Rodeo details make for an evocative and convincing story.
Tony May’s fast-paced tale of love and intrigue, Horses Cry, delves into the life of Spud Murphy as he tries to continue “living the rodeo dream” despite the forces against him.
Spud is traveling the rodeo route with his horse, Prairie Wind, when he meets Bella, a beautiful rhinestone cowgirl who is a champion in barrel racing as well as a stealthy DEA agent. Through Bella, Spud becomes involved with an investigation to uncover the hidden drug cartel within the rodeo scene. Spud’s involvement leads to a number of tragedies that motivate him to succeed at any cost.
The novel is extremely well researched. The details of every rodeo event are accurately and confidently described, and are related in an informative, well-paced way. There are, however, moments when the presentation seems forced, as during a dinner when Wild Bill describes the rules of barrel racing in detail, though everyone at the table is already familiar with the sport.
Spud uses colloquialisms that bring a refreshing lightness to the mood of the novel. Recurring phrases such as “twist your melon” and “local yokels” characterize Spud and paint a portrait of his world. While many other characters feel underdeveloped, Spud’s personality is cemented by his turns of phrase and his storytelling abilities.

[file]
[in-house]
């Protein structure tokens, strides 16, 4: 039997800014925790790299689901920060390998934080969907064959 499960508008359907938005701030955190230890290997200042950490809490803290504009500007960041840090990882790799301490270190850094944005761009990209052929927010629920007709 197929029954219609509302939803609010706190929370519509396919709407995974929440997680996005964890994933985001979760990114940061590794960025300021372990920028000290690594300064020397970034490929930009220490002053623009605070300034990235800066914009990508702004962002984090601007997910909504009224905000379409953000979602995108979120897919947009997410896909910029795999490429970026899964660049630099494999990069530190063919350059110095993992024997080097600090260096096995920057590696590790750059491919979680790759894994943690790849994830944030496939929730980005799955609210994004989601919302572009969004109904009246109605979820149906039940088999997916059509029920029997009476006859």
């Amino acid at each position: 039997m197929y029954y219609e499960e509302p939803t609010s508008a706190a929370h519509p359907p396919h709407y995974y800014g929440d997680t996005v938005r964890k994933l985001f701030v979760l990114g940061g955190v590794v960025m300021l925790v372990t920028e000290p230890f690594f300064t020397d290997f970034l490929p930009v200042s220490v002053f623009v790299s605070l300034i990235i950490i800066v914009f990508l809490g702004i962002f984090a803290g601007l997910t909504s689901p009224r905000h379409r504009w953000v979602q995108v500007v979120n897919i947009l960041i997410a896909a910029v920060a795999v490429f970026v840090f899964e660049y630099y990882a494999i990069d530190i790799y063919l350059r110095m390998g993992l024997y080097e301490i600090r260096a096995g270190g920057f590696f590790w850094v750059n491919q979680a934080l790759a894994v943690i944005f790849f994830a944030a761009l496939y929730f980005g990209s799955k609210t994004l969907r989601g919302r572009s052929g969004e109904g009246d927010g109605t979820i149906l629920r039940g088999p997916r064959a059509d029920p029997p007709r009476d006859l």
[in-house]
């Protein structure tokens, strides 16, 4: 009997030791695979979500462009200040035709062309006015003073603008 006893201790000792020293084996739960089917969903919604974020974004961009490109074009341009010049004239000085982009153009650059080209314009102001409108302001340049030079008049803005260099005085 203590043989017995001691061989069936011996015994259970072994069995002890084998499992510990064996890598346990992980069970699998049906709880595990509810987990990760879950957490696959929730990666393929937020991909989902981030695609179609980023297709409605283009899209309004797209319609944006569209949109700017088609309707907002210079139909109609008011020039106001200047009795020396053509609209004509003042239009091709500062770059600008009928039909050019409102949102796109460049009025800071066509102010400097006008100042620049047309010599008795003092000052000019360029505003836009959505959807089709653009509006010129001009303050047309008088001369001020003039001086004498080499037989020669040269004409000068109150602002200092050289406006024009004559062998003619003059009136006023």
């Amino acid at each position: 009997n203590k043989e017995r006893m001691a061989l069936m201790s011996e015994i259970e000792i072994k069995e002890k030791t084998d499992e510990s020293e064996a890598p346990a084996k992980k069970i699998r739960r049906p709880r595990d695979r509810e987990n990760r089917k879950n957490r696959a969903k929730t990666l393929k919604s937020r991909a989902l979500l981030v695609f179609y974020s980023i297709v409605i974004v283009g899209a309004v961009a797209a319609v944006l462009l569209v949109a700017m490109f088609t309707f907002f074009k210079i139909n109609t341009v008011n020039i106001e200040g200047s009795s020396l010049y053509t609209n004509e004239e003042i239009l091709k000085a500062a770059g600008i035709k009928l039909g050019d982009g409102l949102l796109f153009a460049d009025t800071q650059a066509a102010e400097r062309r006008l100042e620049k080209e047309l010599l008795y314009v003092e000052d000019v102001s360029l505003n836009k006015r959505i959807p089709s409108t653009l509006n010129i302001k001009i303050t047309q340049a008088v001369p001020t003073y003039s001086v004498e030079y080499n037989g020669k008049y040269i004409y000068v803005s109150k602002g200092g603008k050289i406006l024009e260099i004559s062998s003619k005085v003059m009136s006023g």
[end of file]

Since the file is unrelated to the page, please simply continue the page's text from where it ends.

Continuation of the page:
There are a number of moments of strong imagery, especially when Spud is describing life on the road: “The nights would light up with country music, Black Jack bourbon, pyramids of beer cans, and the sweet aroma of wacky tobacky.” Rhythms of the prose provide a sense of warmth, colored by the lighthearted humor that is so essential to the protagonist.
Though Horses Cry is billed as a romance, the central relationship between Spud and Bella is underwhelming. They meet, they have coffee, they kiss, they are in love. Romantic moments are often described simply: “We rushed into each other’s arms, kissing and whispering our love.” There is a lack of authenticity between the two, leading to the impression that Bella is just another sparkly rodeo belt to add to Spud’s collection. Bella’s character is made more complex by her superior skills at barrel racing and her fearlessness whilst upon her gray mare, inexplicably called Nipples.
Horses Cry features continuous action and a wealth of information, and succeeds as a tale of good prevailing over evil wherein the guy gets the girl. This is an incredibly informative look at what it is like to live the rodeo dream.
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